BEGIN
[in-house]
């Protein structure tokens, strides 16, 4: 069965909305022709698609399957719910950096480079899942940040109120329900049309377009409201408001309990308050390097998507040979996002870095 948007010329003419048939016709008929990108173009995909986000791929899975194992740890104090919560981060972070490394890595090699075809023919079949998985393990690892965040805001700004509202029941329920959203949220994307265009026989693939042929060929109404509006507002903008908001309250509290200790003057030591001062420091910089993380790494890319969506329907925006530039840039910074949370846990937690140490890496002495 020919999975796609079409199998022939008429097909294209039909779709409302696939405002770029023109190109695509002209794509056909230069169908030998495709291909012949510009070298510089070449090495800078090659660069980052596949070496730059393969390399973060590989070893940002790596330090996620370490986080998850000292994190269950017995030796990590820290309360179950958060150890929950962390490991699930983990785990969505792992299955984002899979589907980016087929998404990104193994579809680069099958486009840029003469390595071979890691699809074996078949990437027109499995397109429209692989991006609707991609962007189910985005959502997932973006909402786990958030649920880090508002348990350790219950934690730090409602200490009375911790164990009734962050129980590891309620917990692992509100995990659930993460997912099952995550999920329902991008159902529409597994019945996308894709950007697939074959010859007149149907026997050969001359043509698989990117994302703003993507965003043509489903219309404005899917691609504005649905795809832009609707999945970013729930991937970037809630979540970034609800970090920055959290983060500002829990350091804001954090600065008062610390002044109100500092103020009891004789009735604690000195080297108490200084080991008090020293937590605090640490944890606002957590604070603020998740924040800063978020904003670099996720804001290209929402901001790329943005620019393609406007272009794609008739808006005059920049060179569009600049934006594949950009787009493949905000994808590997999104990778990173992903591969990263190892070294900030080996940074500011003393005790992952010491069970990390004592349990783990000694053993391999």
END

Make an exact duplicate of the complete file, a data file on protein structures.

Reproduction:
[in-house]
């Protein structure tokens, strides 16, 4: 069965909305022709698609399957719910950096480079899942940040109120329900049309377009409201408001309990308050390097998507040979996002870095 948007010329003419048939016709008929990108173009995909986000791929899975194992740890104090919560981060972070490394890595090699075809023919079949998985393990690892965040805001700004509202029941329920959203949220994307265009026989693939042929060929109404509006507002903008908001309250509290200790003057030591001062420091910089993380790494890319969506329907925006530039840039910074949370846990937690140490890496002495 020919999975796609079409199998022939008429097909294209039909779709409302696939405002770029023109190109695509002209794509056909230069169908030998495709291909012949510009070298510089070449090495800078090659660069980052596949070496730059393969390399973060590989070893940002790596330090996620370490986080998850000292994190269950017995030796990590820290309360179950958060150890929950962390490991699930983990785990969505792992299955984002899979589907980016087929998404990104193994579809680069099958486009840029003469390595071979890691699809074996078949990437027109499995397109429209692989991006609707991609962007189910985005959502997932973006909402786990958030649920880090508002348990350790219950934690730090409602200490009375911790164990009734962050129980590891309620917990692992509100995990659930993460997912099952995550999920329902991008159902529409597994019945996308894709950007697939074959010859007149149907026997050969001359043509698989990117994302703003993507965003043509489903219309404005899917691609504005649905795809832009609707999945970013729930991937970037809630979540970034609800970090920055959290983060500002829990350091804001954090600065008062610390002044109100500092103020009891004789009735604690000195080297108490200084080991008090020293937590605090640490944890606002957590604070603020998740924040800063978020904003670099996720804001290209929402901001790329943005620019393609406007272009794609008739808006005059920049060179569009600049934006594949950009787009493949905000994808590997999104990778990173992903591969990263190892070294900030080996940074500011003393005790992952010491069970990390004592349990783990000694053993391999």